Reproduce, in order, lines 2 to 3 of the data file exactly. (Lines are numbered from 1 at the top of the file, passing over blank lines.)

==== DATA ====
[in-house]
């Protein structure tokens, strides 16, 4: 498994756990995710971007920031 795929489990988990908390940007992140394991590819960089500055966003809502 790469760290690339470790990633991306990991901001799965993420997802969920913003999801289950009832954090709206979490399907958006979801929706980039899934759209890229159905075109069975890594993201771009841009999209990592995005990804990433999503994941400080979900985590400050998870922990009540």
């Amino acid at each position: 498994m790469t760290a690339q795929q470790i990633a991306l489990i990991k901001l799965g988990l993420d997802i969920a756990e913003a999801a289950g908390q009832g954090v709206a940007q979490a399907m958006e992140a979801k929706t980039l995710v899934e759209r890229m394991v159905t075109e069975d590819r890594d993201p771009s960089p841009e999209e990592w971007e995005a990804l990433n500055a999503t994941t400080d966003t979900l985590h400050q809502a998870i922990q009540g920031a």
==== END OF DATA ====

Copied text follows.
């Protein structure tokens, strides 16, 4: 498994756990995710971007920031 795929489990988990908390940007992140394991590819960089500055966003809502 790469760290690339470790990633991306990991901001799965993420997802969920913003999801289950009832954090709206979490399907958006979801929706980039899934759209890229159905075109069975890594993201771009841009999209990592995005990804990433999503994941400080979900985590400050998870922990009540």
């Amino acid at each position: 498994m790469t760290a690339q795929q470790i990633a991306l489990i990991k901001l799965g988990l993420d997802i969920a756990e913003a999801a289950g908390q009832g954090v709206a940007q979490a399907m958006e992140a979801k929706t980039l995710v899934e759209r890229m394991v159905t075109e069975d590819r890594d993201p771009s960089p841009e999209e990592w971007e995005a990804l990433n500055a999503t994941t400080d966003t979900l985590h400050q809502a998870i922990q009540g920031a």